“If you go slowly enough, six or seven months is an eternity—if you let it be—if you forget old things, and learn new ones. Even a week can last forever.”
Rick Bass, Winter

"In the midst of winter, I finally learned that there was in me an invincible summer."
Albert Camus

Friday, February 24, 2012

Day 79: The Lady and the Dog Enter New Territory, Part One

This morning Zoe and I are heading back up to Alta Vista Animal Hospital in Ottawa to begin a new chapter in her treatment.

Zoe has completed seven sessions of chemotherapy since September 15, at intervals of roughly three weeks, and has held up beautifully.  She has not complained once about those early morning wake-ups, those quick little pre-dawn walks across the bridge without her usual buddies, and those long days of fasting while she submits to having her blood drawn, her lungs X-rayed, and her veins injected with doxorubicin while she lies completely still.  She has endured all these disruptions to her routine and invasions of her body with patience and grace, and has earned the purple heart the oncology staff has given her.

She objects more to taking a bath.  Last night my husband and I got talking about the mud on her paws and she knew exactly what we were plotting.  Before I could coax her to follow me, she ran upstairs into her crate, wisely choosing to hunker down in a dog-only zone.  We had to applaud her for her ingenuity and excellent human language interpretation skills; it really was a remarkable feat.  But then we offered her a treat to come back downstairs, and she walked stoically into the bathroom and stepped right into the tub.  We didn't even have to lift her up.

Tomorrow I'll post on what we find out today.  She'll be starting some oral drugs, one of which, palladia, has only been on the market for about a year and a half, so we're really entering unknown territory.

We've been enormously lucky.  Since September, Zoe has only had two days when she lost her appetite and her energy, but even on those days she was eager for her walks and was begging for treats by the end of them.  She has been completely herself, happy and well.

photo by Tara Freeman
The night before last when she went up to bed--she has now taken over Scientist Son's room--I lay down beside her and held her close and tried to prepare her for a whole new deal.  We really don't know how she'll react to these drugs.  Some dogs have acute gastrointestinal distress.  I massaged her back and her legs, and soon she was rolling on her back, wanting her tummy rubbed.  A friend suggested I also rub the site where she lost her leg, in case there's scar tissue there, and I've discovered she loves this.  She has a furry fin where the leg would be, and it seems to sooth her to have that area massaged.  I was reluctant to do this at first as I thought it might hurt her, or remind her of what she had lost, but of course that's not the way dogs think.  They move on.  They find a new normal.  She now sits in a triangular formation and stands with her two front paws further apart than they were before, while her right hind leg has moved a little towards the center and her tail bends left, like a cane.  My friend Mary had told me this might happen; she'd had a tripod cat who reconfigured its body in this way.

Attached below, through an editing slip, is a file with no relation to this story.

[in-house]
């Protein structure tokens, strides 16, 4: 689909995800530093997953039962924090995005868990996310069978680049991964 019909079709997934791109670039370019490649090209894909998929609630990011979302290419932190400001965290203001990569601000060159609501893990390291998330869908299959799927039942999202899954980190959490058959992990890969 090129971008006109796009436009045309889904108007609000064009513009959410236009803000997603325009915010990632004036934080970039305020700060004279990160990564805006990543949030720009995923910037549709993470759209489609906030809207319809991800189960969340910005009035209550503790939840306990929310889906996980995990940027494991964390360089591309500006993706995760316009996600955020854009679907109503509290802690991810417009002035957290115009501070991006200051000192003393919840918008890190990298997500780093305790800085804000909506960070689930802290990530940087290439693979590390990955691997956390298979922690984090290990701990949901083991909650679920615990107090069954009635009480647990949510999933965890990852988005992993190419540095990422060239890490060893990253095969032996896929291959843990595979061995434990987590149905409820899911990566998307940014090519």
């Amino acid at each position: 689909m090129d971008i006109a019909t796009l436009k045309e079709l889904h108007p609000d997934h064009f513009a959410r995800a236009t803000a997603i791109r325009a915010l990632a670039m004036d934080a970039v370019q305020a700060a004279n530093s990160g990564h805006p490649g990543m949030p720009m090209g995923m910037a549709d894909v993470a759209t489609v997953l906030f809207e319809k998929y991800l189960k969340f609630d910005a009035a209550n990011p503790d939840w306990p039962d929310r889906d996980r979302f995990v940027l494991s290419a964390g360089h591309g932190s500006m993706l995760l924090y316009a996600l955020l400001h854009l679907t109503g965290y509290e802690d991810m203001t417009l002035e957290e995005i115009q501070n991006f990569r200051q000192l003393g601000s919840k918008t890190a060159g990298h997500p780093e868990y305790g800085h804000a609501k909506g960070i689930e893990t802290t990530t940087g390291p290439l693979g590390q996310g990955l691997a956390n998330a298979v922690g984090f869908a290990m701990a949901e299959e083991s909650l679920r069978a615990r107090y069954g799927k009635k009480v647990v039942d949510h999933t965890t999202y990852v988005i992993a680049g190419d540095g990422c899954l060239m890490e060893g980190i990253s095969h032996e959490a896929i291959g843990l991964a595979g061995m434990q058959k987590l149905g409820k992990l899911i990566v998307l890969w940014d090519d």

It's been eight months since we first noticed the limp.  The survival rates for canine osteosarcoma are grim.  Half of all dogs don't make it to the year anniversary of the diagnosis. But these statistics don't include dogs that are taking the cocktail of oral drugs she'll be on soon.  The treatment course she will be following is new; there are many trials going on right now about the effectiveness of this next protocol, but nothing definitive has been published yet.

I read on the internet that for the protocol we just finished, only 10% of dogs are still alive two years after the diagnosis.  But also I've read that when some of the other drugs she's soon going to be taking are in the mix, the survival rate goes up.  In one study, 16% were alive three years out. 

In addition, I have read about an herb that began its life as a treatment for malaria, artemisin, that seems to also kill cancer cells, and is being used in some trials for canine osteosarcoma.  I just bought some.

Zoe and I are pioneers now.  Every time we cross the border into Canada I am reminded that the new country we are inhabiting together is a mysterious place with too many unknowns for us to make a map.  Every day I remind myself how lucky we are that she is alive and her life is so rich and exuberant and sweet.  But she will have to tell us when she is tired of traveling so far from the familiar.

The story continues tomorrow.

photo by Tara Freeman
photo by Tara Freeman


  1. another heartbreaker of a post. Love you two very much.
    xoxox Mirabee

    1. Love you so much! Thank you so much for your support! We also got the card just before we left. xx

  2. There are no companions quite like our four-legged ones. And your Zoe is clearly friend extraordinaire.
    Wishing her many more years...
    And BTW, Natalia, clearly you share Mira's gift. You are both such beautiful writers.
    All My Best, Anne

    1. Dear Anne,
      Thank you so much for reading and for your kind words. They mean a lot to me.
      All the best,

    2. Your Zoe has floated across my mind every day since I first read your post.That image of her getting into the bathtub with all her trust and her sheer sweetness and goodness....I so hope things are looking up. We lost our dog Kelly a year ago- an abrupt, terrible illness and so I, like so many, know where you are. Just hoping Zoe has many many more years. All My Best, Anne